Thanet RNLI Community Safety

Do You Like To Cool Off In Open Water During Hot Weather? How To Spot The Hazards.

 

Let’s face it when the temperatures rise and we struggle to cool down, the thoughts of a nice cooling dip with friends in a river, canal, lake, reservoir or quarry is very tempting.

Let’s start off by looking at the dangers of open water swimming in reservoir’s below:

United Utilities Youtube Video on the dangers of swimming in reservoirs

The Royal Lifesaving Society (RLSS) have highlighted some of the dangers of open-water swimming below:

  • Height – at which you jump into the water – sometimes called tombstoning
  • The Depth of the water – can change depending on the season and is unpredictable
  • Submerged objects – may not be visible such as rocks, vegetation, rubbish thrown into the water such as shopping trolley’s and pedal cycles
  • Obstacles – people using the the waterway such as anglers, swimmers or kayackers
  • Lack of safety equipment – as well as the increased difficulty to carry out a rescue eg remote location, increased hazards, no mobile phone signal or no lifeguards
  • Cold water shock – will make swimming very challenging and increase the difficulty in someone getting out of the water
  • Strong currents – can sweep even the strongest swimmers away
  • River beds – unlike swimming pools, are uneven and vary in depth
  • Water quality varies – can be subject to industrial and agricultural pollution.

With careful organisation and planning ahead the risks detailed above can be controlled.

The following video made by the RLSS tells the story of families who have sadly lost their loved ones in drowning incidents. Please have a watch.

Beneath the Surface – the families’ stories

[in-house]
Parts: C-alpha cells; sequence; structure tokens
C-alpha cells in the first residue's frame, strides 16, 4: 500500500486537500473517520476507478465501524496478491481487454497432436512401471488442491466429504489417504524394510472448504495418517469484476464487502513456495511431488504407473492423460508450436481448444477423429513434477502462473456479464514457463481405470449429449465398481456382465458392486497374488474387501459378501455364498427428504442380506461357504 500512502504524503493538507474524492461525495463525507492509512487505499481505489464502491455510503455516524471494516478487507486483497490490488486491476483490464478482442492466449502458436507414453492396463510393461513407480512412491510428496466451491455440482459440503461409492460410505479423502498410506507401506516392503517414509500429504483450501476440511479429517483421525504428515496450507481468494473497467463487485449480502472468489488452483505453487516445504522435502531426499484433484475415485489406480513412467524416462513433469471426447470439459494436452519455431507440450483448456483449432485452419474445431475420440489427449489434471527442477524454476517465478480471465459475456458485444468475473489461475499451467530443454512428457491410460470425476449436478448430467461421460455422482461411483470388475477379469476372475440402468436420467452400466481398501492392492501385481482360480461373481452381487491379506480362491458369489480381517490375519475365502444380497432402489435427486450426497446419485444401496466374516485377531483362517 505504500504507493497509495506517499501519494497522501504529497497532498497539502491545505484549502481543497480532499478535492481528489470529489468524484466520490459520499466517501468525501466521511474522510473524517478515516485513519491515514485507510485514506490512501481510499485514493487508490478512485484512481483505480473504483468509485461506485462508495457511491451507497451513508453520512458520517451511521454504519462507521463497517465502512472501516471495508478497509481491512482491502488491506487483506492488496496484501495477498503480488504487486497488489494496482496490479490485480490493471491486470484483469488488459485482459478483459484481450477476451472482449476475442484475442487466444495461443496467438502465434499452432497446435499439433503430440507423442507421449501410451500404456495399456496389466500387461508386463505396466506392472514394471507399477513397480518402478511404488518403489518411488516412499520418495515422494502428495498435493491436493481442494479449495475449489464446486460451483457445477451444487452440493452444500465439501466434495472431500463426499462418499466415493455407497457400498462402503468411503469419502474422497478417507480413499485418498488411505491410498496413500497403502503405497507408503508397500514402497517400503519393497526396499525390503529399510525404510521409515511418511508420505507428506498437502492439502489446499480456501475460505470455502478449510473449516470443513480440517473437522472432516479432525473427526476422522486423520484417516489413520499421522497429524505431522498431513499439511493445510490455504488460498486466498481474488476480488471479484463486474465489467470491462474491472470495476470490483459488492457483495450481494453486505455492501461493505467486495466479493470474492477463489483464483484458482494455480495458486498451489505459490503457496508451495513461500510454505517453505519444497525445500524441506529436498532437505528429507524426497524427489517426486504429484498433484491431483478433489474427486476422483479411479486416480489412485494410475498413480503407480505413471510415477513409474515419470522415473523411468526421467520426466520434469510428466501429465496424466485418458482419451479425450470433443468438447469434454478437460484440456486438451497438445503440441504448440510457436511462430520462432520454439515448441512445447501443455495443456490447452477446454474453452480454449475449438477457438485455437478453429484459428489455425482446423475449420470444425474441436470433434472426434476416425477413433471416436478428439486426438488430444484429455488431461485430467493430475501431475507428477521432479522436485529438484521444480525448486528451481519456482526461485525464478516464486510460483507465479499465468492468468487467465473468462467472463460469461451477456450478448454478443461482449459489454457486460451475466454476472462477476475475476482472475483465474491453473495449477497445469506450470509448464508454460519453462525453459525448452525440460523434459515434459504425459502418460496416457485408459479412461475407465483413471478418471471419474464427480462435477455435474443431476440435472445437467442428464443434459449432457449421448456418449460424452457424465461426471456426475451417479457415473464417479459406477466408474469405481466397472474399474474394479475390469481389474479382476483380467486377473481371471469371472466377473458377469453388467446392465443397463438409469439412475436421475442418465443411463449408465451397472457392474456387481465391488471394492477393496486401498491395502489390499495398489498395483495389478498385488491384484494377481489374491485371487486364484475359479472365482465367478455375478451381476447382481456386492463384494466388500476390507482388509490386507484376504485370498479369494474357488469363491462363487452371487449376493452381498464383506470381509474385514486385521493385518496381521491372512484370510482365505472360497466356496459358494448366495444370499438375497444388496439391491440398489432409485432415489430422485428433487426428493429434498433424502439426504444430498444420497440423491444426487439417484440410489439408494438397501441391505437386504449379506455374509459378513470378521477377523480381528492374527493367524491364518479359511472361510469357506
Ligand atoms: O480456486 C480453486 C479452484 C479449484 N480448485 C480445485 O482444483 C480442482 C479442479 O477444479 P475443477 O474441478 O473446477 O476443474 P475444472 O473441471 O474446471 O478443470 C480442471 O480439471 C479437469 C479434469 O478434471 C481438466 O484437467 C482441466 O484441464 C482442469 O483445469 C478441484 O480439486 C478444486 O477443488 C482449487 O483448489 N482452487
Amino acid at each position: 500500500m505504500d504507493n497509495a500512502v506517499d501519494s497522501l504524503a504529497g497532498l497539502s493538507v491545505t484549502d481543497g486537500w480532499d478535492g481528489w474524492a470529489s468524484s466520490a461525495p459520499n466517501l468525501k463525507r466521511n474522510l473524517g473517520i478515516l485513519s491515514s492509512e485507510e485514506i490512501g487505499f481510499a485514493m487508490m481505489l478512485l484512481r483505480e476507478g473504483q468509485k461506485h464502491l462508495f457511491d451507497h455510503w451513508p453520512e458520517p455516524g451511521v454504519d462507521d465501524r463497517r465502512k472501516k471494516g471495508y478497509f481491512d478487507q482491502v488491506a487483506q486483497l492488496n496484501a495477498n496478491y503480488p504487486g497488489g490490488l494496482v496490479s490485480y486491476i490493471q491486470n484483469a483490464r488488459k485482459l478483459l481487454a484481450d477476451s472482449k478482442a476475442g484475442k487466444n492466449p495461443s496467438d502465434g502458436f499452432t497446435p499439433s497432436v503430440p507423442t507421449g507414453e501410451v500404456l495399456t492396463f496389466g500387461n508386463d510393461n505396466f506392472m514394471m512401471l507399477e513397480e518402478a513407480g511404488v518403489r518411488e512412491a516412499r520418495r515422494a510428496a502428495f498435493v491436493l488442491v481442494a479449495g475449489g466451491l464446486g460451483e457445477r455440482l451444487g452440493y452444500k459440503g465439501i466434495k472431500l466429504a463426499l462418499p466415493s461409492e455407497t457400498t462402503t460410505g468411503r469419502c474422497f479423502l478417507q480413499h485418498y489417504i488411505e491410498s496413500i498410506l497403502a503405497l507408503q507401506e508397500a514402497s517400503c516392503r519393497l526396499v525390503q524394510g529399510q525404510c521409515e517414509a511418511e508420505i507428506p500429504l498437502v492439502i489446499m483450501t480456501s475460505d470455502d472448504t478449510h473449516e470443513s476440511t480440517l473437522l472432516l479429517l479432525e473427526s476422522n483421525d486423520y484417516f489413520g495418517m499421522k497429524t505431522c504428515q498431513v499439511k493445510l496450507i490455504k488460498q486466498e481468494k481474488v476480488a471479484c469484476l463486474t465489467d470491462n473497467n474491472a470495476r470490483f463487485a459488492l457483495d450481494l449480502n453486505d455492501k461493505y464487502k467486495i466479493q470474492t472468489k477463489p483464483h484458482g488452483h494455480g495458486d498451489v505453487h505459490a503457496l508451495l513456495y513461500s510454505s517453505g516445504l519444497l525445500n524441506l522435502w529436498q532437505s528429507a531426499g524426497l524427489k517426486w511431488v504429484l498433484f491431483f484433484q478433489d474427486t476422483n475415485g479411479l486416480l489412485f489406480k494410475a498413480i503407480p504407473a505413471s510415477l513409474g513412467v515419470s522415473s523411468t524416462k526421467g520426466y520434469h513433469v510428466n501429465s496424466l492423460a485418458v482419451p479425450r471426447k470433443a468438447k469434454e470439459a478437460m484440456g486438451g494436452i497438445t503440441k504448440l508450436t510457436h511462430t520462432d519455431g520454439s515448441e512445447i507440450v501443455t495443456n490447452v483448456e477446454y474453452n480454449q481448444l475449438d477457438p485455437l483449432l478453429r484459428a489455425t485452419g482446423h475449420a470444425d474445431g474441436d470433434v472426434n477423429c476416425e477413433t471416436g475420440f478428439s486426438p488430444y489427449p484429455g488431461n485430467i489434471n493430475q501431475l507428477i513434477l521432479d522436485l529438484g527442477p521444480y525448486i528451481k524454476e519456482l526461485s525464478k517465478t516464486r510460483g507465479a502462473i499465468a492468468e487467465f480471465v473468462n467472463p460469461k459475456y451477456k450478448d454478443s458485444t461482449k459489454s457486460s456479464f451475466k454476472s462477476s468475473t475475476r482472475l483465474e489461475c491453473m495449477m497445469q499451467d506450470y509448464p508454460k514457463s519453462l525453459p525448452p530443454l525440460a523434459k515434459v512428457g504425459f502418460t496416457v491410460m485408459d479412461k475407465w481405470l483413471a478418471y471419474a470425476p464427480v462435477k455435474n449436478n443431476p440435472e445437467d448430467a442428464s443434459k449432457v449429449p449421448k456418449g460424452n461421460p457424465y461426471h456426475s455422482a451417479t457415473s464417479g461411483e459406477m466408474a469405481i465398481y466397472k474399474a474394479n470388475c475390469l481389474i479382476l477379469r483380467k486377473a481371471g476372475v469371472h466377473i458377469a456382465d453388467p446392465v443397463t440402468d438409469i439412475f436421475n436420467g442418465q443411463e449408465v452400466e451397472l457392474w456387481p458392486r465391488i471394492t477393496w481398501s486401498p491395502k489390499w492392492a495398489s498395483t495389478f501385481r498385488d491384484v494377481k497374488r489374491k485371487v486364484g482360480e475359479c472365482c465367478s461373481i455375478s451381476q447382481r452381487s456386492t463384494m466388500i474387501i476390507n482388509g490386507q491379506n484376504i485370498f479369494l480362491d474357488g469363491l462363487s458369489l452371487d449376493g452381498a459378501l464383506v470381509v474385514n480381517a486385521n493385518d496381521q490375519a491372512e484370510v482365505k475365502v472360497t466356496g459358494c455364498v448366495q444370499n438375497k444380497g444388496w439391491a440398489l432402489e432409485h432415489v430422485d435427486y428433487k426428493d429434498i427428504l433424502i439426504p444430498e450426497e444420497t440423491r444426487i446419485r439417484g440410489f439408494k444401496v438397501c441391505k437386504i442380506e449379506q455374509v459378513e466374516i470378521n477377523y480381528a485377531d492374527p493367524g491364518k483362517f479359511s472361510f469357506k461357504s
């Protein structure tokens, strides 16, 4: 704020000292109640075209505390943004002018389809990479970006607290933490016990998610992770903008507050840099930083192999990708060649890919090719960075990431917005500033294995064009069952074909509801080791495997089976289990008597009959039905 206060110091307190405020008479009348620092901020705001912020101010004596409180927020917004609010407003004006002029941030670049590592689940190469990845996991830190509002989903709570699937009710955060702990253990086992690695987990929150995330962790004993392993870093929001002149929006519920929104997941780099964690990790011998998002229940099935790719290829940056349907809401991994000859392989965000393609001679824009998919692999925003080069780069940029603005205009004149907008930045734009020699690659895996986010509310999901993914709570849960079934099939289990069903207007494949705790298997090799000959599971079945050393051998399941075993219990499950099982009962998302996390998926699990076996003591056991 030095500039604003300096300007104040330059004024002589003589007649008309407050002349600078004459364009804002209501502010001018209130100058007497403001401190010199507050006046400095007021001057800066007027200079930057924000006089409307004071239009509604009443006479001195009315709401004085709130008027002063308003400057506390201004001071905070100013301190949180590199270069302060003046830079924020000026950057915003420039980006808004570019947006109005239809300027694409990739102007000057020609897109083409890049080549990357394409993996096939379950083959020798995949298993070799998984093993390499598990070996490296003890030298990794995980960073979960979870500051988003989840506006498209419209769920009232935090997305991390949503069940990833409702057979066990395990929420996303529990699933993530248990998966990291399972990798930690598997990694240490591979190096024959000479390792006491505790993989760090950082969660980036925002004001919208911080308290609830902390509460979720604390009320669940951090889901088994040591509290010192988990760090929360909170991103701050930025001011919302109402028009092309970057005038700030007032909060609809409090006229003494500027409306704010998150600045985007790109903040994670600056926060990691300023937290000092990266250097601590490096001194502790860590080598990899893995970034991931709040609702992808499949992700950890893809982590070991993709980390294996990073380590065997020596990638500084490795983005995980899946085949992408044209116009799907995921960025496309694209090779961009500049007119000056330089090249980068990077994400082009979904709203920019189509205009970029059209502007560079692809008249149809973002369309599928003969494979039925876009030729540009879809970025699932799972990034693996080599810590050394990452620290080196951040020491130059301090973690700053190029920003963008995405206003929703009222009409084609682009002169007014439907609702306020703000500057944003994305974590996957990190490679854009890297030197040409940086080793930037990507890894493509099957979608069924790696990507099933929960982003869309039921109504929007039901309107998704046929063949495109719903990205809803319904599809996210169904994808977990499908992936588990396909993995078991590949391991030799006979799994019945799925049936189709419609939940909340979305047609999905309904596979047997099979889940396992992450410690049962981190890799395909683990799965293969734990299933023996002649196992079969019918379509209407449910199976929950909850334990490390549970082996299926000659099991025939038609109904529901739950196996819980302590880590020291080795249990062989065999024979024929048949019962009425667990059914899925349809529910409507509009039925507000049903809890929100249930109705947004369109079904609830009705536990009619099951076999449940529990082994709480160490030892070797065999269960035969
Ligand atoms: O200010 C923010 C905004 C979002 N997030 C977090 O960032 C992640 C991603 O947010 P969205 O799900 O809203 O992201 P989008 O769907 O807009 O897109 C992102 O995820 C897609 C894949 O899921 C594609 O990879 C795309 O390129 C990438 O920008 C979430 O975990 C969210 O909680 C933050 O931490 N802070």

Thank you for reading and we hope this article has helped you understand the dangers of swimming in open water. More useful links can be found below:

Sign up to our monthly newsletter to find out more about our lifesaving work

‘Doing It For Dylan’ – Becky Ramsey’s inspiring campaign to share drowning prevention messages after her son tragically lost his life to drowning

Canal and River Trust Safety Information

RLSS Drowning Prevention Week

East Sussex Fire & Rescue Service – Open Water Safety Swimming Advice

United Utilities Safety advice – Reservoir Safety Advice

Full acknowledgements to the RLSS, United Utilities; RNLI, Canal and Rivert Trust for the use of material

How To Stay Safe This Summer – Drowning Prevention Week
Reminding and Refreshing Beach visitors on Summer Water Safety Tips

The Summer months are a fabulous time to enjoy water activity either at the coast or inland at home and abroad. Unfortunately, some people are prepared to take risks whilst on holiday which they wouldn’t necessarily do and not take some basic precautions.  We are committed to sharing safety messaging to as wide an audience as possible working closely with other organisations and agencies to help prevent drowning incidents.  Here are the Royal Lifesaving Society (RLSS) Summer Water Safety top tips to help keep you safe:

1.  If you’re looking for a place to cool off always find a lifeguarded swimming site.

 

 

 

2.  Water at open water and inland sites is often much colder than it looks, cold water can affect your ability to swim and self-rescue.

3.  Don’t go too far – Always swim parallel to the shore, that way you’e never too far away from it.

 

 

 

4.  It’s stronger than it looks – Currents in the water can be very strong. If you find yourself caught in a riptide – don’t swim against it – you’ll tire yourself out. Swim with the current and call for help.

 

 

 

5.  Bring a friend – Always bring a friend when you go swimming so if anything goes wrong you’ve got someone there to help.

What is ‘Cold Water Shock’?

Where is your nearest lifeguarded beach?

Free Children’s Swimming Lessons

Drowning Prevention Week